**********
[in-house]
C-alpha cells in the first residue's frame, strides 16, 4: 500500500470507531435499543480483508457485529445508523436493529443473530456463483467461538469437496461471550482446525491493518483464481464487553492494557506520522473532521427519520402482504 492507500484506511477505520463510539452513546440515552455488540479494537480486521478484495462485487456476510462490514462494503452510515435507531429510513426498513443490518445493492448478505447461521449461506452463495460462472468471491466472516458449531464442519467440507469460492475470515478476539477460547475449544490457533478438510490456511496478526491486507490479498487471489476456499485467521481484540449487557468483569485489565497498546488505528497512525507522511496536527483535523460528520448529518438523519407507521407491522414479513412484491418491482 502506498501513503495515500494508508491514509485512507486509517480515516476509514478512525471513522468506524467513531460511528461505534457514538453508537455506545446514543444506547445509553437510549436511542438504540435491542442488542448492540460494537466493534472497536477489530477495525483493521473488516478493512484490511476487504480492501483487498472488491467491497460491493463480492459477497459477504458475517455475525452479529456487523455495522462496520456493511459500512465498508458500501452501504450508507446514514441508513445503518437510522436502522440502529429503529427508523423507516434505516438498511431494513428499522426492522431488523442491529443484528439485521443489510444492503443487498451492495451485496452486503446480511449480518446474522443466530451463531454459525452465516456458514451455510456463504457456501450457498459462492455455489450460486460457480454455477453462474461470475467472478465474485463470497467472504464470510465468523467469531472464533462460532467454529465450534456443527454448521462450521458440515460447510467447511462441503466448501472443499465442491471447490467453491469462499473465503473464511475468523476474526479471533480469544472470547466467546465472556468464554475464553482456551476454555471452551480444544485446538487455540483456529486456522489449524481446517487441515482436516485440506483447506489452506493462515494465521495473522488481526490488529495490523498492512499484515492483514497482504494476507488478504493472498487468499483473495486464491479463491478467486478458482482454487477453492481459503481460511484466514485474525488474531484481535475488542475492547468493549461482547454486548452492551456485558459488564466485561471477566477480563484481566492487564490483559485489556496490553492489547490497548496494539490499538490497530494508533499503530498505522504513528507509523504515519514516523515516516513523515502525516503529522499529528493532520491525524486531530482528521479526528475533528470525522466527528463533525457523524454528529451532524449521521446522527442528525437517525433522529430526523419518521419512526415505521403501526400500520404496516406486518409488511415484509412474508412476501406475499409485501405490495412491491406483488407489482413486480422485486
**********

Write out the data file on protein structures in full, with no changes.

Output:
[in-house]
C-alpha cells in the first residue's frame, strides 16, 4: 500500500470507531435499543480483508457485529445508523436493529443473530456463483467461538469437496461471550482446525491493518483464481464487553492494557506520522473532521427519520402482504 492507500484506511477505520463510539452513546440515552455488540479494537480486521478484495462485487456476510462490514462494503452510515435507531429510513426498513443490518445493492448478505447461521449461506452463495460462472468471491466472516458449531464442519467440507469460492475470515478476539477460547475449544490457533478438510490456511496478526491486507490479498487471489476456499485467521481484540449487557468483569485489565497498546488505528497512525507522511496536527483535523460528520448529518438523519407507521407491522414479513412484491418491482 502506498501513503495515500494508508491514509485512507486509517480515516476509514478512525471513522468506524467513531460511528461505534457514538453508537455506545446514543444506547445509553437510549436511542438504540435491542442488542448492540460494537466493534472497536477489530477495525483493521473488516478493512484490511476487504480492501483487498472488491467491497460491493463480492459477497459477504458475517455475525452479529456487523455495522462496520456493511459500512465498508458500501452501504450508507446514514441508513445503518437510522436502522440502529429503529427508523423507516434505516438498511431494513428499522426492522431488523442491529443484528439485521443489510444492503443487498451492495451485496452486503446480511449480518446474522443466530451463531454459525452465516456458514451455510456463504457456501450457498459462492455455489450460486460457480454455477453462474461470475467472478465474485463470497467472504464470510465468523467469531472464533462460532467454529465450534456443527454448521462450521458440515460447510467447511462441503466448501472443499465442491471447490467453491469462499473465503473464511475468523476474526479471533480469544472470547466467546465472556468464554475464553482456551476454555471452551480444544485446538487455540483456529486456522489449524481446517487441515482436516485440506483447506489452506493462515494465521495473522488481526490488529495490523498492512499484515492483514497482504494476507488478504493472498487468499483473495486464491479463491478467486478458482482454487477453492481459503481460511484466514485474525488474531484481535475488542475492547468493549461482547454486548452492551456485558459488564466485561471477566477480563484481566492487564490483559485489556496490553492489547490497548496494539490499538490497530494508533499503530498505522504513528507509523504515519514516523515516516513523515502525516503529522499529528493532520491525524486531530482528521479526528475533528470525522466527528463533525457523524454528529451532524449521521446522527442528525437517525433522529430526523419518521419512526415505521403501526400500520404496516406486518409488511415484509412474508412476501406475499409485501405490495412491491406483488407489482413486480422485486